‘Abdu’l-Bahá, son of Bahá’u’lláh , further explicates both the concept and application of Divine justice in the chapter, “The Right Treatment of Criminals” from the book, Some Answered Questions :
We must speak of things that are possible of performance in this world. There are many theories and high ideas on this subject, but they are not practicable; consequently, we must speak of things that are feasible.
For example, if someone oppresses, injures and wrongs another, and the wronged man retaliates, this is vengeance and is censurable. If the son of ‘Amr kills the son of Zayd, Zayd has not the right to kill the son of ‘Amr; if he does so, this is vengeance. If ‘Amr dishonors Zayd, the latter has not the right to dishonor ‘Amr; if he does so, this is vengeance, and it is very reprehensible. No, rather he must return good for evil, and not only forgive, but also, if possible, be of service to his oppressor. This conduct is worthy of man: for what advantage does he gain by vengeance? The two actions are equivalent; if one action is reprehensible, both are reprehensible. The only difference is that one was committed first, the other later.
But the community has the right of defense and of self-protection; moreover, the community has no hatred nor animosity for the murderer: it imprisons or punishes him merely for the protection and security of others. It is not for the purpose of taking vengeance upon the murderer, but for the purpose of inflicting a punishment by which the community will be protected. If the community and the inheritors of the murdered one were to forgive and return good for evil, the cruel would be continually ill-treating others, and assassinations would continually occur. Vicious people, like wolves, would destroy the sheep of God. The community has no ill-will and rancor in the infliction of punishment, and it does not desire to appease the anger of the heart; its purpose is by punishment to protect others so that no atrocious actions may be committed. Some Answered Questions, pg. 269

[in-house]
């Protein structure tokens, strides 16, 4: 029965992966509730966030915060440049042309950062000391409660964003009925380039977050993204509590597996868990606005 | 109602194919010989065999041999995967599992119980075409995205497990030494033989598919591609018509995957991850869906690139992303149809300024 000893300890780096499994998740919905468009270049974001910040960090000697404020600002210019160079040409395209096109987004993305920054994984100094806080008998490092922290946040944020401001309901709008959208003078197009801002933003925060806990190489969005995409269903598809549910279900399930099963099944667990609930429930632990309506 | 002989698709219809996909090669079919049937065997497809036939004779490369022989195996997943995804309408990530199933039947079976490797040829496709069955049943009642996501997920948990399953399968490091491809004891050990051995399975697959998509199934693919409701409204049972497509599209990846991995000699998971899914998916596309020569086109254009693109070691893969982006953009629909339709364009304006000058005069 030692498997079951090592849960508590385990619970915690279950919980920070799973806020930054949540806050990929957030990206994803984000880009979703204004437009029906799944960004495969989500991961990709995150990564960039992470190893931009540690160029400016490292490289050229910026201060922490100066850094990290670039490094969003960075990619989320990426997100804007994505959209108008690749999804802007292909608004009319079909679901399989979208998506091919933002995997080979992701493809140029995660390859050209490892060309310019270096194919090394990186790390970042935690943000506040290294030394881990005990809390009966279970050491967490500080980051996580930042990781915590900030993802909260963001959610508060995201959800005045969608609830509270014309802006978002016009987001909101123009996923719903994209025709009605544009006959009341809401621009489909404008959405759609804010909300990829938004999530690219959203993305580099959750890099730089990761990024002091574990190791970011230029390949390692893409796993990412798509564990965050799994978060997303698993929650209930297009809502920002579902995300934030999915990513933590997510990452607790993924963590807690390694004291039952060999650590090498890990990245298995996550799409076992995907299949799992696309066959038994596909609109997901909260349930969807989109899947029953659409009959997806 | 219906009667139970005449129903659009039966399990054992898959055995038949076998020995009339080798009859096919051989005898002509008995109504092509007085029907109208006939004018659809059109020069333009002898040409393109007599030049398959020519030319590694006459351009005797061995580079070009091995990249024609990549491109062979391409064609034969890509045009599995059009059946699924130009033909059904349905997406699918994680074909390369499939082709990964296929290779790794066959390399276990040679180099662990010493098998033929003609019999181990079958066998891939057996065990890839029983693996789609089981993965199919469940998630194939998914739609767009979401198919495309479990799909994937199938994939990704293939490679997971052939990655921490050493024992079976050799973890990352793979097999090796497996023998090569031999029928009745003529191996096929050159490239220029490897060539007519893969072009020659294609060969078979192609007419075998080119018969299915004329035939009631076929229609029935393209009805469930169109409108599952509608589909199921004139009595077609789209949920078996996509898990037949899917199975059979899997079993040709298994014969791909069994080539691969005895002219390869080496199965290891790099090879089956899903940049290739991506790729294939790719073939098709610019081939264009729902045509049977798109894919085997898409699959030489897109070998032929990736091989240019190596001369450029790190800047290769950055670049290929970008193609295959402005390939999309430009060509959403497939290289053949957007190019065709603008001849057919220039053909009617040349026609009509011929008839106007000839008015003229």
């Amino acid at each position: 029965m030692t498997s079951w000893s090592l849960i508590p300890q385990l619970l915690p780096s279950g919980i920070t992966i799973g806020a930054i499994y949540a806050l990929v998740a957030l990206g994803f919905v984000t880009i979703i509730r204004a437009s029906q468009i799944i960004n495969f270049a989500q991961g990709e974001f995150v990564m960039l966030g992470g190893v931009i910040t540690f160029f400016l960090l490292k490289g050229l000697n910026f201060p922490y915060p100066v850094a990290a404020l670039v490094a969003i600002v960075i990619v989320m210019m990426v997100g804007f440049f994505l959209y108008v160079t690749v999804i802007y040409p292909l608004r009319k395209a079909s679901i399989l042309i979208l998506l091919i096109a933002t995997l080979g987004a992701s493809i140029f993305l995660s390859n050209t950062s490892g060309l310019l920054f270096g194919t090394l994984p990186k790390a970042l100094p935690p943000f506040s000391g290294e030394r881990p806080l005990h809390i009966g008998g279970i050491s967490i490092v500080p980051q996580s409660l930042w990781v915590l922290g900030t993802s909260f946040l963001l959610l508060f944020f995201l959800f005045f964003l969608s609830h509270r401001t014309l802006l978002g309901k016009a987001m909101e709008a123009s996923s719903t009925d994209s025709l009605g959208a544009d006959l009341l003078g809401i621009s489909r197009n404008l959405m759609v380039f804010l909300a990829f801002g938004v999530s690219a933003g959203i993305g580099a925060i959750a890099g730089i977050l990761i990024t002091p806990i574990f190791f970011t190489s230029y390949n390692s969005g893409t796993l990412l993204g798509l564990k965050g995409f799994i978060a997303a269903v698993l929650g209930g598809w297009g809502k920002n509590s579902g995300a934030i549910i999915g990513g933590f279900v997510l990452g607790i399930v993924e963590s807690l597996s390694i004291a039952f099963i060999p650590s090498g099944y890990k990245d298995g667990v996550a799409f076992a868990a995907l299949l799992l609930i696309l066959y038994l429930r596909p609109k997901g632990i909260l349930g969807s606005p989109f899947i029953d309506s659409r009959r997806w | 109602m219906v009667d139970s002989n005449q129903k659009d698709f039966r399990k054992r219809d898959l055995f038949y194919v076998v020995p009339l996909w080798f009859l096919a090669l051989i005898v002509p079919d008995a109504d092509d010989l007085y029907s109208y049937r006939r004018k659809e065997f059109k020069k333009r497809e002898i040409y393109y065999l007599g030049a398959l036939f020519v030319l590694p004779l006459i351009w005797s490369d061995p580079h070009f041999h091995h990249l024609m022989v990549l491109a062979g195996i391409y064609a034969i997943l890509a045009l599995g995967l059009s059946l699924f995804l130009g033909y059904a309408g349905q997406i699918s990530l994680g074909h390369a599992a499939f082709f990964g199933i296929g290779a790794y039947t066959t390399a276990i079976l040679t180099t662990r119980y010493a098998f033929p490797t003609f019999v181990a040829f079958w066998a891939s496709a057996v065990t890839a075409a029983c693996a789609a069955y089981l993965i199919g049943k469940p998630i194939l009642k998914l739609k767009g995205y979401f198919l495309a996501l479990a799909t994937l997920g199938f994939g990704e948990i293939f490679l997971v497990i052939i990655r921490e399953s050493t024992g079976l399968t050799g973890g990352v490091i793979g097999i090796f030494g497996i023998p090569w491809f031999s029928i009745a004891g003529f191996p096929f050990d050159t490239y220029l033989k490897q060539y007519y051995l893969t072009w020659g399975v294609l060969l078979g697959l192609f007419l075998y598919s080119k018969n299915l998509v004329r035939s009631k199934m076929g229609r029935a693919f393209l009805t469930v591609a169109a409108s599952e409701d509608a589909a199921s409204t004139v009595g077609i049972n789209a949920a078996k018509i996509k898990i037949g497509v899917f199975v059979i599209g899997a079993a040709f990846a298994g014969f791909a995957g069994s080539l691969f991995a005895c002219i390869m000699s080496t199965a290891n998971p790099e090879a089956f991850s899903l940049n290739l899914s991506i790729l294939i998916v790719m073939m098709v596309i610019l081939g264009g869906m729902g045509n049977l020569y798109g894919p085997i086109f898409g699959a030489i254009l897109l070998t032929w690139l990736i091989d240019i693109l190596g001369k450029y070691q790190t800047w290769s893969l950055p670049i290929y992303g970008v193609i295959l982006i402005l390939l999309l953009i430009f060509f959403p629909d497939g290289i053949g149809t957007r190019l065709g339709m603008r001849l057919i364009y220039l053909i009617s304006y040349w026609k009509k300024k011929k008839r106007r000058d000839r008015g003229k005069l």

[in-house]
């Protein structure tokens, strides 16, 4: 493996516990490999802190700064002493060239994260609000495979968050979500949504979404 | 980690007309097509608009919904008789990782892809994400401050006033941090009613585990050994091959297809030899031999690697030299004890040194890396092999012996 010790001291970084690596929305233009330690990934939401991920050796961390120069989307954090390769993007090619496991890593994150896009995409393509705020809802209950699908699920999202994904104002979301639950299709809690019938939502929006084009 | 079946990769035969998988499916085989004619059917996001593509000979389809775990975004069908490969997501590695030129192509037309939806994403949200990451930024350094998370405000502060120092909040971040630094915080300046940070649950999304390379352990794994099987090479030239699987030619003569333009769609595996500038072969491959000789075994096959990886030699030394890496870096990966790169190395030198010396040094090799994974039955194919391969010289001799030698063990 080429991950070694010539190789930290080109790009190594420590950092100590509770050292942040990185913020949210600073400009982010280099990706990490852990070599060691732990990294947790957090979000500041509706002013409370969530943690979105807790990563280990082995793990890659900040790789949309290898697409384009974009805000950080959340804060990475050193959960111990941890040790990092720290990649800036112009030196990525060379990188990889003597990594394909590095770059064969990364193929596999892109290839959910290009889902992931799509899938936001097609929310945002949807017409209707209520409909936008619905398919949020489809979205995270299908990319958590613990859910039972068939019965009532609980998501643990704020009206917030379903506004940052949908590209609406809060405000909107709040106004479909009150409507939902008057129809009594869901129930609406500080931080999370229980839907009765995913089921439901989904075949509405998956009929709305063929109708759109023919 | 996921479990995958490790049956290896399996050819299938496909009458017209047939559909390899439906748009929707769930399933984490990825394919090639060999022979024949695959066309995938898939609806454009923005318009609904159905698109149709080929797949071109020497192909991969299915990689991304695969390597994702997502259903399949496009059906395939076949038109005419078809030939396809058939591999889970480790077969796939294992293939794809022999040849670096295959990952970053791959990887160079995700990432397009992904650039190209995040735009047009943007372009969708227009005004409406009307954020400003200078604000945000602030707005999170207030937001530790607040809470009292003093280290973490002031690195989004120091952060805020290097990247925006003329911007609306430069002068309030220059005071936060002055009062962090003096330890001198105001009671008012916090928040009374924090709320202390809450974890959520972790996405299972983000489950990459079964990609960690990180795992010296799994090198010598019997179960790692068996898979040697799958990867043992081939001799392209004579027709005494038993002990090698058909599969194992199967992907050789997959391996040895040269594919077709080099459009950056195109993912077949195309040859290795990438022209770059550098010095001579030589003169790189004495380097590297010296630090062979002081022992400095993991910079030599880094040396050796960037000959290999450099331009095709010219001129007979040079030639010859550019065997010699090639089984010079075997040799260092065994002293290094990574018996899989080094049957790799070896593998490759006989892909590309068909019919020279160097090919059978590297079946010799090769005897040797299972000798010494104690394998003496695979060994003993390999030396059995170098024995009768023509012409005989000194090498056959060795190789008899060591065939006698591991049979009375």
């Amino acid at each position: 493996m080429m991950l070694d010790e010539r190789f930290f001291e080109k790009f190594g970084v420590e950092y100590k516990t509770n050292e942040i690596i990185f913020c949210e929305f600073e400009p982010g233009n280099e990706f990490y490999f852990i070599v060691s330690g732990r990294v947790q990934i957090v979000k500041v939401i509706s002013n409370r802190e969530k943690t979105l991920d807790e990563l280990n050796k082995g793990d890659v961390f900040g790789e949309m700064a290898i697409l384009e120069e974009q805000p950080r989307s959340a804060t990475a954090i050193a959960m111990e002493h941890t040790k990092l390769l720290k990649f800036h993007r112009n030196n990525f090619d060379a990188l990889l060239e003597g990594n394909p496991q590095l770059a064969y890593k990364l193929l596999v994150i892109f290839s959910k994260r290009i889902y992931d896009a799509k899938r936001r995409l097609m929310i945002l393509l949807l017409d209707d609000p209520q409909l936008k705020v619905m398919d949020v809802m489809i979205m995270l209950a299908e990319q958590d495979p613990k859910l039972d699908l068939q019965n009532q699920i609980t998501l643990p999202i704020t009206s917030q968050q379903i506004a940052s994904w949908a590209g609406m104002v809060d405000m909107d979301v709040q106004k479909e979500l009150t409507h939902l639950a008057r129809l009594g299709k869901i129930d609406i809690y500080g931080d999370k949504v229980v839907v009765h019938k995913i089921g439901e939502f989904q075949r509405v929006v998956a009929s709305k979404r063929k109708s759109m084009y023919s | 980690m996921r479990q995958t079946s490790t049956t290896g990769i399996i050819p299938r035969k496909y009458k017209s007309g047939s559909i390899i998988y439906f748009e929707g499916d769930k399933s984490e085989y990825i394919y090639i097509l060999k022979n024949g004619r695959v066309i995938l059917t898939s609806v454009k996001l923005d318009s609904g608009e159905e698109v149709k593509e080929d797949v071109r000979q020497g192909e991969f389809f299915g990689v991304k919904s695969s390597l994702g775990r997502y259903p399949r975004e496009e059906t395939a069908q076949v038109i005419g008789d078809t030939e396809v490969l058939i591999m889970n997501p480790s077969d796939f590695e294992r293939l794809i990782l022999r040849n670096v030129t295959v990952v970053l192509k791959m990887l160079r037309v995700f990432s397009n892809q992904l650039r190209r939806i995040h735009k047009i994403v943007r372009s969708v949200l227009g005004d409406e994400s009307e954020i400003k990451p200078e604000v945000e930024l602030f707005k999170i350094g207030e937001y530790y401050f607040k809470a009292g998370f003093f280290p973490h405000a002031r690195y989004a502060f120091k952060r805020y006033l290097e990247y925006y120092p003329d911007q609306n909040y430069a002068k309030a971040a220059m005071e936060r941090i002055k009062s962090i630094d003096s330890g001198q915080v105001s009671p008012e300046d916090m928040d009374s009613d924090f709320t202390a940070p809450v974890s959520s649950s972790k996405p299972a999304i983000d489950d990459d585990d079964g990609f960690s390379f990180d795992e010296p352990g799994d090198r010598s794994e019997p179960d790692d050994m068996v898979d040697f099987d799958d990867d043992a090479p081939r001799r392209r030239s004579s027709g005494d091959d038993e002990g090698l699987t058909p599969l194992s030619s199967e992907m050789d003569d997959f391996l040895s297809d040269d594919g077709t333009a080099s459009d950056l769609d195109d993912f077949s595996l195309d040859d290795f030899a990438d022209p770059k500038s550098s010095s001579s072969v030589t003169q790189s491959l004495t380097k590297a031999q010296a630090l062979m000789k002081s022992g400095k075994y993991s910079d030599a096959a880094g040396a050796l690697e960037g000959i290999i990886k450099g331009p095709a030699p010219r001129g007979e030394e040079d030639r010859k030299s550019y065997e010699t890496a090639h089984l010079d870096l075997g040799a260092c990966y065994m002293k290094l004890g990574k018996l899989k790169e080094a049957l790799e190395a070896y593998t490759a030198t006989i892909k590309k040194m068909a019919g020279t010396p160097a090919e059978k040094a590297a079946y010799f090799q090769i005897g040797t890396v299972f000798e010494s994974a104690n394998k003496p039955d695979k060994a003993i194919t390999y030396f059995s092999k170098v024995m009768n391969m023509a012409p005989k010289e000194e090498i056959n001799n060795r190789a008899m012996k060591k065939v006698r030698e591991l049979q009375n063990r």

In our present day concept of justice, individuals often seek revenge and recompense, both physical (usually violent) in the former case and monetary in the latter. While monetary recompense might be warranted in certain situations, the Baha’i definition of justice disallows revenge for any reason. However, justice is meted out for the protection of the community at large, with the caveat that the community has evolved to the spiritual understanding that vengeance and hatred of the perpetrator has no place in its application.
‘Abdu’l-Bahá also states:
One thing remains to be said: it is that the communities are day and night occupied in making penal laws, and in preparing and organizing instruments and means of punishment. They build prisons, make chains and fetters, arrange places of exile and banishment, and different kinds of hardships and tortures, and think by these means to discipline criminals, whereas, in reality, they are causing destruction of morals and perversion of characters. The community, on the contrary, ought day and night to strive and endeavor with the utmost zeal and effort to accomplish the education of men, to cause them day by day to progress and to increase in science and knowledge, to acquire virtues, to gain good morals and to avoid vices, so that crimes may not occur. At the present time the contrary prevails; the community is always thinking of enforcing the penal laws, and of preparing means of punishment, instruments of death and chastisement, places for imprisonment and banishment; and they expect crimes to be committed. This has a demoralizing effect.
But if the community would endeavor to educate the masses, day by day knowledge and sciences would increase, the understanding would be broadened, the sensibilities developed, customs would become good, and morals normal; in one word, in all these classes of perfections there would be progress, and there would be fewer crimes. Some Answered Questions, pgs. 271-272
For more info: The Official Website of the Baha’is of the United States
The Baha’i Faith Baha’i Reference Library sacbee.com